Cuban Foreign Minister Bruno Rodriguez began this Tuesday a visit to Beijing to discuss bilateral issues with his Chinese counterpart, Wang Yi, at a time when both countries are strengthening their diplomatic and economic relations.
Rodriguez’ visit to China, at the invitation of Wang, will continue until Thursday 30 and during the meeting both foreign ministers will analyze “the progress of bilateral relations and matters of common interest,” according to the Cubadebate website, which quoted a spokesman from the Chinese Foreign Ministry.
The head of Cuba’s diplomacy completed a three-day official visit to Moscow, where he met with his Russian counterpart, Sergei Lavrov.
Both ministers denounced the “unilateral coercive measures” of the United States against the two countries, especially the embargo against the island, and Washington’s policy toward Venezuela. In addition, they confirmed the “strategic alliance” between Russia and Cuba.
It is expected that Rodríguez will also seek in Beijing a message of support against the U.S. embargo and to approach positions with his Chinese counterpart in relation to Venezuela, since both countries support Nicolás Maduro as president as opposed to the parliamentary leader Juan Guaidó, who has been recognized by more from 50 countries.
Cuba and China maintain close political and economic relations, in which the Asian country stands out as one of the island’s main allies and its second trade partner.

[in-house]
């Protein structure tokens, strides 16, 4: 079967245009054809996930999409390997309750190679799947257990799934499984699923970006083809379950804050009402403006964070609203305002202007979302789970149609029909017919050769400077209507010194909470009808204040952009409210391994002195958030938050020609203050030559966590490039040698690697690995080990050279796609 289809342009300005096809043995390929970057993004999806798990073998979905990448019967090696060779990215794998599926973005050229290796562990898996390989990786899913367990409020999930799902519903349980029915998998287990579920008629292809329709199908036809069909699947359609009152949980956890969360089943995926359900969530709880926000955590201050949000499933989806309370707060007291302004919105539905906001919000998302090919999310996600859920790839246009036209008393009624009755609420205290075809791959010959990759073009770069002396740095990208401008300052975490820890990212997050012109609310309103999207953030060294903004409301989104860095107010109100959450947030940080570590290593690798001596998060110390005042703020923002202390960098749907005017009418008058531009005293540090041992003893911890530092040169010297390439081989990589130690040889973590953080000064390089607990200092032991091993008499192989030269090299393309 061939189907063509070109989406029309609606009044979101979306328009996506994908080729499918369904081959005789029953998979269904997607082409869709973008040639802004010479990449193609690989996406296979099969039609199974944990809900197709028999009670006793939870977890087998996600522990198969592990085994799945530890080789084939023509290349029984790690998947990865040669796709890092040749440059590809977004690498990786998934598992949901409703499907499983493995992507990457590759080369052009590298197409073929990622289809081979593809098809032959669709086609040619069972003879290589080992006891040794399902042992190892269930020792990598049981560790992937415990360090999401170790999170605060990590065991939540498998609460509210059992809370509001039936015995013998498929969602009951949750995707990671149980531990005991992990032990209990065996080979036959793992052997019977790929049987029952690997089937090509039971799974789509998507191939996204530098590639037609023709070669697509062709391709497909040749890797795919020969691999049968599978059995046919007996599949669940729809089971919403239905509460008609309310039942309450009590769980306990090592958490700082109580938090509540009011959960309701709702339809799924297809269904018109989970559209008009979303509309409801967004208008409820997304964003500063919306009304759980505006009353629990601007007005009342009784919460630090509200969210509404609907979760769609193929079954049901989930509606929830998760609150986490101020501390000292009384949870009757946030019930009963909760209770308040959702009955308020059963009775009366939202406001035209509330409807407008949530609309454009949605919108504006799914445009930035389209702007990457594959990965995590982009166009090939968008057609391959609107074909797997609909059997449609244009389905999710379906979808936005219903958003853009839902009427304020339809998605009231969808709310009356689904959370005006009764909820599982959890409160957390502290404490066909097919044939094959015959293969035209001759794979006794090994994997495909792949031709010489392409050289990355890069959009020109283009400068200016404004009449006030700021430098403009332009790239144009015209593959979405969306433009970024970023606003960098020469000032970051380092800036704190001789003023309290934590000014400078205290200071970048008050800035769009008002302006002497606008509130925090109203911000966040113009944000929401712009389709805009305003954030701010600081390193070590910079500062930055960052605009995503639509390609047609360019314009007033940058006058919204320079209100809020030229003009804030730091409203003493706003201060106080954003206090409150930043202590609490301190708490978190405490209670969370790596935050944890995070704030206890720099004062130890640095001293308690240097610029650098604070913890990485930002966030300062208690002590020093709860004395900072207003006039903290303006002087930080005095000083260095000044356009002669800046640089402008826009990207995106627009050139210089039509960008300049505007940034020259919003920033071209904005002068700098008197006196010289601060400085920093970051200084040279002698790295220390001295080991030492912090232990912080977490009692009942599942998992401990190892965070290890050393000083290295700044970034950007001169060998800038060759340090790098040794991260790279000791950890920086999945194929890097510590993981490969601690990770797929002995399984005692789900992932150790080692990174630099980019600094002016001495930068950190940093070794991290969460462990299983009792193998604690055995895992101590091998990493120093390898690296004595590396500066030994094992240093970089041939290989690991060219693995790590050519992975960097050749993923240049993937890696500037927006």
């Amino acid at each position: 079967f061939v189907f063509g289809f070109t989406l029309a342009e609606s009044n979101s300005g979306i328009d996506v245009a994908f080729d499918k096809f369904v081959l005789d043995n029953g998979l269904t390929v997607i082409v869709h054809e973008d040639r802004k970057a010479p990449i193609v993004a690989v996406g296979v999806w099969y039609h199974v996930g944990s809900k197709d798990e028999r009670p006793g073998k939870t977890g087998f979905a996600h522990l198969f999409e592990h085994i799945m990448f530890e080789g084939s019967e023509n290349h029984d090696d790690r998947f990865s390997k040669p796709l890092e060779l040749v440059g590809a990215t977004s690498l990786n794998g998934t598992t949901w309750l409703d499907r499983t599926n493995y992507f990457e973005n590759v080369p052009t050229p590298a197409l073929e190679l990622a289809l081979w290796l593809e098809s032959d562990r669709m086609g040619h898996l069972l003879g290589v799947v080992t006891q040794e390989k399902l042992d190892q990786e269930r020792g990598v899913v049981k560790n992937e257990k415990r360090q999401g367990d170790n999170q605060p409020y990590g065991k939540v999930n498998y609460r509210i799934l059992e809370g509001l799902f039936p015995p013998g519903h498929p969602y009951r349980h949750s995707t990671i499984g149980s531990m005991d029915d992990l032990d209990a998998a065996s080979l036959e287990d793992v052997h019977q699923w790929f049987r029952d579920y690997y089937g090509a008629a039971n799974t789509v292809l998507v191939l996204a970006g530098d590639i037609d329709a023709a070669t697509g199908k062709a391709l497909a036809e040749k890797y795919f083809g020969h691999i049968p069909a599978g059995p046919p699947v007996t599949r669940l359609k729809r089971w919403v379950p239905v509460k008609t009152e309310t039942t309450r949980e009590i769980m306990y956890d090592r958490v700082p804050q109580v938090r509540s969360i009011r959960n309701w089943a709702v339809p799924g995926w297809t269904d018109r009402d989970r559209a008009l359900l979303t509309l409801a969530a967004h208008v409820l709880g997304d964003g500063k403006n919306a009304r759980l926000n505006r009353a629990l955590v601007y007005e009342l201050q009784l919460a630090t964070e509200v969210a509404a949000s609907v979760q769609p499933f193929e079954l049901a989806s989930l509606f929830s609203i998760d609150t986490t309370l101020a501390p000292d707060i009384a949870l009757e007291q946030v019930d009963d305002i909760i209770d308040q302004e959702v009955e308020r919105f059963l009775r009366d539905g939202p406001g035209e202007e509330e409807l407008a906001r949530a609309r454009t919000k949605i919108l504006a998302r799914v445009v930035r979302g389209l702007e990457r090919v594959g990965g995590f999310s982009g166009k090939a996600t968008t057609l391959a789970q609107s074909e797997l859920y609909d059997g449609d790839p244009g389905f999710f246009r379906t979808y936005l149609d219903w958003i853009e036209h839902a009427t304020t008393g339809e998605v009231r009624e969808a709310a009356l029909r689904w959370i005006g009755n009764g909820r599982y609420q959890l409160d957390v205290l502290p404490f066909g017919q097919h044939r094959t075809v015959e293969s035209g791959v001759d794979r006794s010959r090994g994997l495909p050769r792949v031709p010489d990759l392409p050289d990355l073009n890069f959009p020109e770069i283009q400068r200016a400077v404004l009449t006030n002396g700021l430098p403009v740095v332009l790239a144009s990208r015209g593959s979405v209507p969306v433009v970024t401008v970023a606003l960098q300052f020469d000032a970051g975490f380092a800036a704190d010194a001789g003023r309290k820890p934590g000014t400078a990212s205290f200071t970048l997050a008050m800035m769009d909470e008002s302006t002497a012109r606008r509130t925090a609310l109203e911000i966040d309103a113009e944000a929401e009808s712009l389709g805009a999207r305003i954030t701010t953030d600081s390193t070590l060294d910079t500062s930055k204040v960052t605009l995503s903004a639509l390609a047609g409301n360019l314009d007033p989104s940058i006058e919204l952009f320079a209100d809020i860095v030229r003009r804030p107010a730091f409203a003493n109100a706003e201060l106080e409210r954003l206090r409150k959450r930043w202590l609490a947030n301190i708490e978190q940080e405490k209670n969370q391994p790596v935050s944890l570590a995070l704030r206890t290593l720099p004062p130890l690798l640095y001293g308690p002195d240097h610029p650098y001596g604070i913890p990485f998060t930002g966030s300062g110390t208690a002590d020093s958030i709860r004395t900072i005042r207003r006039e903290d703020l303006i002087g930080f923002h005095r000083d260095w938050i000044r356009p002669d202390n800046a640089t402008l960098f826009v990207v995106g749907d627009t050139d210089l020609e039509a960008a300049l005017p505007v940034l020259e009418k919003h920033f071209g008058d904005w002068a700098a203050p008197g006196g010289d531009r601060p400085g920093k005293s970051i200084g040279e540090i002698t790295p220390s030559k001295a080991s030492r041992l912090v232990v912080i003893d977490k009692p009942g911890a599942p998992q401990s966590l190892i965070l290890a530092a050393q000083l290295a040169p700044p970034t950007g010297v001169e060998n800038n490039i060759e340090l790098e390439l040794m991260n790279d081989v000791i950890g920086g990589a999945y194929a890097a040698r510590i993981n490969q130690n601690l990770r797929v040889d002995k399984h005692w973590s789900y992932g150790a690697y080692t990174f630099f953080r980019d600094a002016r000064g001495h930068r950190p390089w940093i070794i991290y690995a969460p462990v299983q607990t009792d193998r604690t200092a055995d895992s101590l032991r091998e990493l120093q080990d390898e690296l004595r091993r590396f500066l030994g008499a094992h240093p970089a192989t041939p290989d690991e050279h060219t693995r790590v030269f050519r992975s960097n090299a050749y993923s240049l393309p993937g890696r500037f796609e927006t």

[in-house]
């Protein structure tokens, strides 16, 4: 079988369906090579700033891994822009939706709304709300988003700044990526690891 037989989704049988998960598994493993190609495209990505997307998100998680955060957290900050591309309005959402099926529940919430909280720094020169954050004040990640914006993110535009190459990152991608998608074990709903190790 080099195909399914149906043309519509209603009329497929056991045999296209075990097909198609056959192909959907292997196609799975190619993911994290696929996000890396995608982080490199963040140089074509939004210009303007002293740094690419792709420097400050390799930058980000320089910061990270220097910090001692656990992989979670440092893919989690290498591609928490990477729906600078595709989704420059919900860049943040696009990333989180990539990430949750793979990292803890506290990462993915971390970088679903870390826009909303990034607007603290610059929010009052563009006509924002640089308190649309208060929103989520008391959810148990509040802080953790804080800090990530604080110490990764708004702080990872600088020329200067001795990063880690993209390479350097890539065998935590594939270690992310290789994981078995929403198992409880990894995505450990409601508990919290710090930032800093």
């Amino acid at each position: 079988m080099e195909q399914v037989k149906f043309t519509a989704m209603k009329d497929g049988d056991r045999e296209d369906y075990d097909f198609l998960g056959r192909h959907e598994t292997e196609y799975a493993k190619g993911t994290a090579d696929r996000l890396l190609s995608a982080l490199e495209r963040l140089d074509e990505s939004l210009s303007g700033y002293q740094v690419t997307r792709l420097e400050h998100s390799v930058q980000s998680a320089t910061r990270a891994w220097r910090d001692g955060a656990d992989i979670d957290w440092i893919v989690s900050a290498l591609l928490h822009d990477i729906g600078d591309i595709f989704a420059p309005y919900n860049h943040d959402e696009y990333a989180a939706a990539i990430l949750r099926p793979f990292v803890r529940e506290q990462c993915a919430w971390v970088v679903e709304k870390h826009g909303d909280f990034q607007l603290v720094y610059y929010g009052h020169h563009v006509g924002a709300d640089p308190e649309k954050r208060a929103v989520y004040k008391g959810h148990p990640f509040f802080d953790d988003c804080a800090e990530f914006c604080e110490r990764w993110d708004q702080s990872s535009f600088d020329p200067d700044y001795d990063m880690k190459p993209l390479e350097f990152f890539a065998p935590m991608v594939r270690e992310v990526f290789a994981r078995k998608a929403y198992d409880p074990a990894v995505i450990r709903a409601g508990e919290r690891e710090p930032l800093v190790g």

Last November Cuban President Miguel Díaz-Canel made a visit ―accompanied by Foreign Minister Rodríguez― to the Asian country, where he met with his Chinese counterpart, Xi Jinping, and both agreed to give a boost to the ties “of friendship” that unite both nations governed by a single communist party system.
In 1960, Cuba was the first Latin American country to establish diplomatic relations with the People’s Republic of China, created in 1949.
China, for its part, has traditionally supported Cuba in international forums such as the United Nations, in which it has called for the lifting of the U.S. embargo.
In that sense, the government of the Asian nation condemned the new measures strengthened by the Donald Trump administration against Cuba, among them the activation on May 2 of Title III of the Helms-Burton Act that allows filing lawsuits against companies from third countries linked to assets nationalized after the Cuban Revolution.
EFE / OnCuba